Oh rats!

As I was perusing YouTube I came across a video from National Geographic that I must admit was fascinating while at the same time disturbing. The video describes how rats are able to travel from the sewer into your toilet.

Although this is reportedly an uncommon occurence, I will be sure to look before I sit from now on.

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Lovely little creatures, aren't they?

The hazard of a rat in the toilet isn't that it'll bite you on the bottom, but that it'll escape into the house, leaving a trail of dangerous sewage-borne bacteria as it goes.

Your children or pets might pick up an illness that way and spread it. Or the rat might find its way into your kitchen, and, while looking for food, leave a bacterial trail across surfaces, utensils, etc. You might never know that you had a little stranger in your house, and, like the Air BnB guests from hell who steal your belongings or invite their hundred closest friends over for parties, Ratty won't care about social media reviews.

One could devise mechanical means such as solenoid-operated valves, to keep Ratty & his pals out of your plumbing. But any such devices only introduce complications that could go wrong at any time, causing your toilet to back up unexpectedly.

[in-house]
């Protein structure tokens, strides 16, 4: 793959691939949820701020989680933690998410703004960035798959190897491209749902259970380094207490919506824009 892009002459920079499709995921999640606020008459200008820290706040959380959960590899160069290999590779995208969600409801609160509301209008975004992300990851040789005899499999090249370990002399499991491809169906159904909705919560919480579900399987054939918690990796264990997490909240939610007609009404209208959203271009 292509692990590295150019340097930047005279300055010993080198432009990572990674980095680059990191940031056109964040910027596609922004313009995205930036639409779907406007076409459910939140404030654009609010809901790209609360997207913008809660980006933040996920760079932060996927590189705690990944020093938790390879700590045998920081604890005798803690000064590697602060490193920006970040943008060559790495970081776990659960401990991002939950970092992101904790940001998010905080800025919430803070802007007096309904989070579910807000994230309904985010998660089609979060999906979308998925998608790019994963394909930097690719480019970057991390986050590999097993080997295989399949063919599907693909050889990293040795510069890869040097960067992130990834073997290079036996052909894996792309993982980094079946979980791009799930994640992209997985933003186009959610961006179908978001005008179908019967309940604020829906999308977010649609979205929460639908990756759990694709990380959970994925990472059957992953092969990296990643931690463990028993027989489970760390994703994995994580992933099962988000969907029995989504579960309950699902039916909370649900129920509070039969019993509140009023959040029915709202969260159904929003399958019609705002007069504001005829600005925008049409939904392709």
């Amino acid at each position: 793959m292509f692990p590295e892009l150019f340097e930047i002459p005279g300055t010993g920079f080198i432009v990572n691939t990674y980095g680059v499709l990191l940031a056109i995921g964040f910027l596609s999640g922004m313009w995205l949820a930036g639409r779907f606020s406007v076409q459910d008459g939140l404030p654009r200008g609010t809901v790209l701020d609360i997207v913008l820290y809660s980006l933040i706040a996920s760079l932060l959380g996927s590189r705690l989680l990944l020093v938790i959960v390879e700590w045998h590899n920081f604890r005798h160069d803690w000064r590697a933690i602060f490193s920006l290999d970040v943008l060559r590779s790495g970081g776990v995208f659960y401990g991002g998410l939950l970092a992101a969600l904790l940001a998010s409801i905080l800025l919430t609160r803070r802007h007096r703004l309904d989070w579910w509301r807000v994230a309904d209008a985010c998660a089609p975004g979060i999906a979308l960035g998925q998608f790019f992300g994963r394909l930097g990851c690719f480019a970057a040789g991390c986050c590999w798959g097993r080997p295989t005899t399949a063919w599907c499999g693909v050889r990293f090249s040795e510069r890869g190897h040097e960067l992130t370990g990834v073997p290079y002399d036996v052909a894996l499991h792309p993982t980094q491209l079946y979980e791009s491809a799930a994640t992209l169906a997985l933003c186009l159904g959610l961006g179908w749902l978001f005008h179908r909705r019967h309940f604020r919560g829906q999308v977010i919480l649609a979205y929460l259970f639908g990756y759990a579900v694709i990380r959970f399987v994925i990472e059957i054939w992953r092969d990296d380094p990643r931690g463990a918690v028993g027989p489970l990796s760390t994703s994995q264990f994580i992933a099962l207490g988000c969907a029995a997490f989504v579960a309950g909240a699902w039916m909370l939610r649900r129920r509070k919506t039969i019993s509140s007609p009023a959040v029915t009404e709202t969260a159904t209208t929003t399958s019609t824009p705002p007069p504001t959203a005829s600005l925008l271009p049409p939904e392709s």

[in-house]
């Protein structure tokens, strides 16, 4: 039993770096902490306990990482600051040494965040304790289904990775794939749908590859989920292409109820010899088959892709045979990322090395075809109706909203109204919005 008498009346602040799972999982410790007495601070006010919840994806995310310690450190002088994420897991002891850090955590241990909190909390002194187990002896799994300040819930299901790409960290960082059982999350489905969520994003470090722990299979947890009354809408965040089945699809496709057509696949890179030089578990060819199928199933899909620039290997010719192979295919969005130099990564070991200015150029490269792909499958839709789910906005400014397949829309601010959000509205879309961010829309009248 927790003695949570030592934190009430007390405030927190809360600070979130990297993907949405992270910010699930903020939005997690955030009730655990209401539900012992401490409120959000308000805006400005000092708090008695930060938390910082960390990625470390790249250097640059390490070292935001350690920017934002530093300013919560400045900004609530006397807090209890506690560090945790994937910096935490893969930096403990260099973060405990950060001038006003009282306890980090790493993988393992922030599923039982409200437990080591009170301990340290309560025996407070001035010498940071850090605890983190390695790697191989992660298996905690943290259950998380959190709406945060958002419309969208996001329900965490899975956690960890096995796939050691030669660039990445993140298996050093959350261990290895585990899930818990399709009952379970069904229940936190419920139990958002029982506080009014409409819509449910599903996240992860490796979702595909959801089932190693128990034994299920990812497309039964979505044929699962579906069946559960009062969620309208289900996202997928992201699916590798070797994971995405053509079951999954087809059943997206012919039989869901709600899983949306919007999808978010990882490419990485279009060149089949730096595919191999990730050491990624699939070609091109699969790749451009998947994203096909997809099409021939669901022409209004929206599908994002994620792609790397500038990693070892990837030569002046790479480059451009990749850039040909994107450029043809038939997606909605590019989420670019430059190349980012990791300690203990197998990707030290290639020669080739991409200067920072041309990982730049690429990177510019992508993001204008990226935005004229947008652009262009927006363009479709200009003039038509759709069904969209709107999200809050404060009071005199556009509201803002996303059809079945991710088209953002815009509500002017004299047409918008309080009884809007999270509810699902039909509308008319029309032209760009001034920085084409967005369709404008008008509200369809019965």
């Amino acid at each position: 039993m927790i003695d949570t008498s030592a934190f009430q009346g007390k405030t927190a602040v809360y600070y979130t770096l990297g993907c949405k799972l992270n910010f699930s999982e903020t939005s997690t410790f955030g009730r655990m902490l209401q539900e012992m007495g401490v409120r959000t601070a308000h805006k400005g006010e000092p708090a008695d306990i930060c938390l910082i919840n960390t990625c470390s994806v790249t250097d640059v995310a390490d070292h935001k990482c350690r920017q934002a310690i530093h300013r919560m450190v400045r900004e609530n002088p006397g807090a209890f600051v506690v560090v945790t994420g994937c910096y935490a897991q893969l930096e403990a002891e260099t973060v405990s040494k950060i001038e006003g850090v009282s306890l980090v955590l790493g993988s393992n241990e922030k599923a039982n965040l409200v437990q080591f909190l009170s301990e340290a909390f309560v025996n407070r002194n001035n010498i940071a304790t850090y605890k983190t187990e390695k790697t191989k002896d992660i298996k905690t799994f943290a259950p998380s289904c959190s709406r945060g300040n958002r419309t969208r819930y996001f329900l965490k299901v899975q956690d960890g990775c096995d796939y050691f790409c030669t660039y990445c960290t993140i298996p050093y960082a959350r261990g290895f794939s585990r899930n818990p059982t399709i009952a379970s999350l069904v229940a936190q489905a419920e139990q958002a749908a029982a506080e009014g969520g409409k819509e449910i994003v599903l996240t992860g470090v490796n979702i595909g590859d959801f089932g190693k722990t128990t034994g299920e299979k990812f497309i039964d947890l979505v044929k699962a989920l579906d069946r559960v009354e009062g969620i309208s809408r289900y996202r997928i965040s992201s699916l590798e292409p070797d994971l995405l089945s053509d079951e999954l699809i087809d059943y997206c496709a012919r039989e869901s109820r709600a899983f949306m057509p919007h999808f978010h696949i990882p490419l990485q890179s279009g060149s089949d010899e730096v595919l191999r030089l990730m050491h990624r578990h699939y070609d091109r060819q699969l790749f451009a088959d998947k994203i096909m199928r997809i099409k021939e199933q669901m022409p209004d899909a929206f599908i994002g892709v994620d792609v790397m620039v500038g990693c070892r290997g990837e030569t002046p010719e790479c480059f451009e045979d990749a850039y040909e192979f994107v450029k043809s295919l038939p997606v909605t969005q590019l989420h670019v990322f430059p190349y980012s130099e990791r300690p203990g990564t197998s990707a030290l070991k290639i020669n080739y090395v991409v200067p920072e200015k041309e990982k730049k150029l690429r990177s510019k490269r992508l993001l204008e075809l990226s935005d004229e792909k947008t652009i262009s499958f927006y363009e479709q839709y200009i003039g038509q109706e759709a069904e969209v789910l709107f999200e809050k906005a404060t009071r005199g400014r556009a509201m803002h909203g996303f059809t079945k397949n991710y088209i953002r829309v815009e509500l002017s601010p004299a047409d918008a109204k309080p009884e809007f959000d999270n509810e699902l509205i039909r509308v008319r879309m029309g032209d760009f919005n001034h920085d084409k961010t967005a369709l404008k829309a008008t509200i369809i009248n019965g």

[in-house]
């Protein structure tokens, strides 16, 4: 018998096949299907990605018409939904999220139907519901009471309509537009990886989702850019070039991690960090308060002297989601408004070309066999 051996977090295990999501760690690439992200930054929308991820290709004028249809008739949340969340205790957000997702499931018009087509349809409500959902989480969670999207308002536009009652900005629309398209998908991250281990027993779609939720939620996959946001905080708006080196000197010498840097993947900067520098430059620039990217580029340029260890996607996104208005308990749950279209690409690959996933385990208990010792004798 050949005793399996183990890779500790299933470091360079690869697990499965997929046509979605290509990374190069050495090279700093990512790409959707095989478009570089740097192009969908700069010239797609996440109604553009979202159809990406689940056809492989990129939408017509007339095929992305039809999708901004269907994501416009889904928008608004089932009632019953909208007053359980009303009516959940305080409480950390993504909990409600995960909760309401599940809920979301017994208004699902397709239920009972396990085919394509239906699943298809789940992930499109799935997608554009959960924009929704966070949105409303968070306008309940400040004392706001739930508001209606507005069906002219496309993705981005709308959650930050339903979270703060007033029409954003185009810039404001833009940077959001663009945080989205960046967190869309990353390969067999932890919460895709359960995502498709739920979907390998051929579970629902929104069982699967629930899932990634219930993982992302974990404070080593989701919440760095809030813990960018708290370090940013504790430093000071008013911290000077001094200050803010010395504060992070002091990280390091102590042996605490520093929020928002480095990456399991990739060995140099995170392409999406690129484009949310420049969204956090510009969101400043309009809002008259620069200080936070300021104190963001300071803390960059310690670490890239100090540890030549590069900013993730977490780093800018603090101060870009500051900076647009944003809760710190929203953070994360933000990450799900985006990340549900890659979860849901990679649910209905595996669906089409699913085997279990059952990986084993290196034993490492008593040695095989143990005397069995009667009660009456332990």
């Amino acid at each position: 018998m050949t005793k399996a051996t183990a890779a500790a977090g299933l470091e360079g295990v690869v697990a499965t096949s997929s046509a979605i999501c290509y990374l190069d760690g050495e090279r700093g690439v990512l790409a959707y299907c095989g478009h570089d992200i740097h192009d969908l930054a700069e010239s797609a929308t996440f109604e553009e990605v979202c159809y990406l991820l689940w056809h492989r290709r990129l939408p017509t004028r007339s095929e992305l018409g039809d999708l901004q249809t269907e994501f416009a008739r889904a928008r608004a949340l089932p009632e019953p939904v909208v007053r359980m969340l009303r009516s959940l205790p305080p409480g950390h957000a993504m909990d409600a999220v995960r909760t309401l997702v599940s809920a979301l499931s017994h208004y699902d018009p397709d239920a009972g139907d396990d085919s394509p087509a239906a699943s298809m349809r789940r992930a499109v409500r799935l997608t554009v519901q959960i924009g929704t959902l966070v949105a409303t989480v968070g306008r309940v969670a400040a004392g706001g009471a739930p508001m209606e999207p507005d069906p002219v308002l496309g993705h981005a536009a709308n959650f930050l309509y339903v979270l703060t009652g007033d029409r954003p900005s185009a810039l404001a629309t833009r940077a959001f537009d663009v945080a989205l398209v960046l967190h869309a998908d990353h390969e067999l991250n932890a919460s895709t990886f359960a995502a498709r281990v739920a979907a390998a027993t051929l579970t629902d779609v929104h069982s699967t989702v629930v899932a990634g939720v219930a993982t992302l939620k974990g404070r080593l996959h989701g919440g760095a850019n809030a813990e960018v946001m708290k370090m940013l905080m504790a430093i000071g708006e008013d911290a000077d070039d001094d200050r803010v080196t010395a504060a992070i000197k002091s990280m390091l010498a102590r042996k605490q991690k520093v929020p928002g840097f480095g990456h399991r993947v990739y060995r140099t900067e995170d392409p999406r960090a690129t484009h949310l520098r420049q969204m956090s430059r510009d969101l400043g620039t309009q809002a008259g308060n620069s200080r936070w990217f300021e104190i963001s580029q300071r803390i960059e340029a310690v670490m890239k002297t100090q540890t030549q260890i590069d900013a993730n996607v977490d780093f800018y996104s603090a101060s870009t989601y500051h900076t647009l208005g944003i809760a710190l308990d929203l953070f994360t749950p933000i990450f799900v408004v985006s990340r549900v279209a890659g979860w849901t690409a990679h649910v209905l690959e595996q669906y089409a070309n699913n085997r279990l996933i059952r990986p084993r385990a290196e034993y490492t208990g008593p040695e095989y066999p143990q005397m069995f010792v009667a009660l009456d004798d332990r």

Realistically the best way to minimize the risk of these kinds of unpleasant and unsanitary surprises, is to maintain municipal sewer systems to a high standard. For that, we have to be willing to pay taxes that are sufficient to support a civilized society.

Every time you hear politicians promising lower and lower taxes, remind yourself that failure to maintain the infrastructure of civilization is a shortcut to a Hobbesian life that is "nasty, brutish, and short."

Thanks! As we see, NYC's rat problem is closely associated with its refuse disposal practices.

Those large dumpsters were originally a boon to public health when they were invented in the 1930s, but they only work if they are kept tightly closed. Today most of them are left open and become rat feasts. So, solution #1 is to regulate the dumpsters so they have tight-fitting lids that are self-closing after people deposit refuse in them.

The huge piles of plastic trash bags that are universal in New York, are a compromise for dealing with weekly refuse collection from buildings that lack the storage space for proper containers. The solution to that is to introduce wheelie-bins, regulate those so the lids are kept closed, and empty them daily: but the cost would be substantially higher than New Yorkers are apparently willing to pay.

Food storage and sloppy food handling in restaurants and grocery stores, are two more major contributors to rat infestations, along with littering of edible items. There are obvious fixes for those issues as well, plus or minus getting people to change their bad habits.

All it's going to take is a novel rodent-borne disease outbreak that causes thousands of fatalities in the city, and people will start taking these issues as seriously as they deserve.